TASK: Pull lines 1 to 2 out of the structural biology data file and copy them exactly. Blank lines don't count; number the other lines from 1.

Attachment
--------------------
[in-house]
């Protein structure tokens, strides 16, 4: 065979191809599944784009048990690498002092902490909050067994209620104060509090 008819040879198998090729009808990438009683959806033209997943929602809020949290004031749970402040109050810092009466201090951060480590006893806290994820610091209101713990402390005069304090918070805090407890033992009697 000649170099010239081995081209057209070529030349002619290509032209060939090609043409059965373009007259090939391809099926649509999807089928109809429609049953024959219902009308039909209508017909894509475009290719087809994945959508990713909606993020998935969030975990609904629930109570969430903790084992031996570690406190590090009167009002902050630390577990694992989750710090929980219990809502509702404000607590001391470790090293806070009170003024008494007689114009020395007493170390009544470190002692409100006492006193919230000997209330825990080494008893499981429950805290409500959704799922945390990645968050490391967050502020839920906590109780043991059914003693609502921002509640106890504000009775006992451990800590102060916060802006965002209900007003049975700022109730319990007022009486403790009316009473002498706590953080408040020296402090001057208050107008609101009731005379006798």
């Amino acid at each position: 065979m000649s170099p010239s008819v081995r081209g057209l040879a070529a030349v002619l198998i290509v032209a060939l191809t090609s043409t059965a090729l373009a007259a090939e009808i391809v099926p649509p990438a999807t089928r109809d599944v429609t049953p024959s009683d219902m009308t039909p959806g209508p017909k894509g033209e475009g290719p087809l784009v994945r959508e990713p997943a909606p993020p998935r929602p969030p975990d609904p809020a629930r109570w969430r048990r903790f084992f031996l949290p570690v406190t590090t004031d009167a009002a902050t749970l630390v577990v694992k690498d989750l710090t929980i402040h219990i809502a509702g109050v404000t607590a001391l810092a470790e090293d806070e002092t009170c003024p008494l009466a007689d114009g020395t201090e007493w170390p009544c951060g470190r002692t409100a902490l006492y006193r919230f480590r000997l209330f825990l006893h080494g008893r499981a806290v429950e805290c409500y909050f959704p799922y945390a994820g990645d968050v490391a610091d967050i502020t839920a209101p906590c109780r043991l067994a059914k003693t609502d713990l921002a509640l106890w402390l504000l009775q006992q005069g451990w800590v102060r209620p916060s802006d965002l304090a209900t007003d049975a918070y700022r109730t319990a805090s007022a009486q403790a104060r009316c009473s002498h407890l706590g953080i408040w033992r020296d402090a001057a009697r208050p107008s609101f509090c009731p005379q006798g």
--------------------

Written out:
[in-house]
């Protein structure tokens, strides 16, 4: 065979191809599944784009048990690498002092902490909050067994209620104060509090 008819040879198998090729009808990438009683959806033209997943929602809020949290004031749970402040109050810092009466201090951060480590006893806290994820610091209101713990402390005069304090918070805090407890033992009697 000649170099010239081995081209057209070529030349002619290509032209060939090609043409059965373009007259090939391809099926649509999807089928109809429609049953024959219902009308039909209508017909894509475009290719087809994945959508990713909606993020998935969030975990609904629930109570969430903790084992031996570690406190590090009167009002902050630390577990694992989750710090929980219990809502509702404000607590001391470790090293806070009170003024008494007689114009020395007493170390009544470190002692409100006492006193919230000997209330825990080494008893499981429950805290409500959704799922945390990645968050490391967050502020839920906590109780043991059914003693609502921002509640106890504000009775006992451990800590102060916060802006965002209900007003049975700022109730319990007022009486403790009316009473002498706590953080408040020296402090001057208050107008609101009731005379006798």